So good and accessible in fact, is Beckham’s simple, fashion-forward aesthetic and so aspirational is her lifestyle to women, especially mothers, that I think the she could be hugely successful in a long-term partnership with Target, à la Isaac Mizrahi. She is more suited to this kind of partnership than any other Target collaborator because of her mainstream celebrity, unlike Pilotto or Altazurra, who would only be recognizable to the fashion set. I wouldn’t imagine that this kind of high-low partnership with would threaten to dilute Beckham’s high-end line because of the difference in price and quality – women buying thousand-pound Victoria Beckham pieces aren’t going to stop buying those pieces because plebs can now get items by the same designer in Target; the two ventures are very different animals for two very different audiences.

 

Beckham’s partnership with Estée Lauder is also a mutually beneficial endeavor. As the most established cosmetics brand, working with Estée Lauder automatically legitimizes the quality of Beckham’s product, a range of pretty pinks, soft browns, and classic reds for eyes, lips, and cheeks, which can be bought individually, or in London, Paris, and New York-themed kits – a marketing venture to which I am extremely susceptible. The Beckham factor brings some contemporary glamour and pop cultural relevance to Estée Lauder, which, while being the gold standard for good quality cosmetics, can read a bit old-fashioned, especially to the younger set who prefer the likes of slick Milk Makeup and other cult-y labels.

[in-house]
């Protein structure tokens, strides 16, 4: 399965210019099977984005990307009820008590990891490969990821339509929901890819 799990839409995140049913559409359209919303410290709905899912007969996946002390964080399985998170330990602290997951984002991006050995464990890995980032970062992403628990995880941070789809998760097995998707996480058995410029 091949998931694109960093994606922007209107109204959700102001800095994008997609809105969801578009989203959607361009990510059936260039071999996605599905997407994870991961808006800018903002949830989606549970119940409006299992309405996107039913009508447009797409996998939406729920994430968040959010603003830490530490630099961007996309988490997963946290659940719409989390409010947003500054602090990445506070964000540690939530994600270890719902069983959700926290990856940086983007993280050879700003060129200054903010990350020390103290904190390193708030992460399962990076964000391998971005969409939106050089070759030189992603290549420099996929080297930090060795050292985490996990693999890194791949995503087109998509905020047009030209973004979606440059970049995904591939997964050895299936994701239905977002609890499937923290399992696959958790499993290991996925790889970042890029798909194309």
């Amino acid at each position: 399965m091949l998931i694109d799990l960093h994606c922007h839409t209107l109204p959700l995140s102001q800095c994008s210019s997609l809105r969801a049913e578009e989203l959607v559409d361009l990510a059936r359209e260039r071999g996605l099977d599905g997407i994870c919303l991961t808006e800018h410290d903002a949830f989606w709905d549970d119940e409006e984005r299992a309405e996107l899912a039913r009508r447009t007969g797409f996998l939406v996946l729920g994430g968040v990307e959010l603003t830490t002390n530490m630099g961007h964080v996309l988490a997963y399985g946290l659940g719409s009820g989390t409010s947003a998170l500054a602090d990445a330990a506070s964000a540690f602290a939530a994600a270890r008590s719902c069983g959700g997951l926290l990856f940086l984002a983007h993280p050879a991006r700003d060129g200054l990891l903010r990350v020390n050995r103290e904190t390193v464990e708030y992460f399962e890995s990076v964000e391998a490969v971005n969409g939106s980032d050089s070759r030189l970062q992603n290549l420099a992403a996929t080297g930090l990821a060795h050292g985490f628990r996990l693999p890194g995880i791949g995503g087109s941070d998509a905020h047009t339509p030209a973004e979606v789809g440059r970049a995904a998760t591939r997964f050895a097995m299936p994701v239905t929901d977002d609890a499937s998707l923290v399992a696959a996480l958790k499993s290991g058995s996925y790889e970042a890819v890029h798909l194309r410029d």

The price point on VB x Estée Lauder, however, is shockingly high – I imagined it would be in the YSL-Dior-Dolce & Gabbana price arena, but it’s closer to altitudinous Tom Ford level. The offerings are pretty and wearable, but not, I think, worth $95 for an eyeshadow palette. The prices won’t be a deterrent for women already splashing out on Beckham’s high-end clothing, but for most women, and young women especially, whose entry point to a luxury brand begins in cosmetics, it’s too dear. While this Estée partnership is brilliant in theory, I think the execution was too ambitions, and not inclusive enough for the millennial and young Gen-X audience.

 

Victoria Beckham is on the perfect track to expand her empire through partnerships with esteemed, established brands that will allow her to capitalize on her celebrity and aspirational lifestyle and validate her ventures into new categories. I can see both collaborations extending into the long-term, if she re-thinks the pricing structure for VB x Estée Lauder. As it stands, it’s a little too Posh for a sizeable and lucrative section of her audience.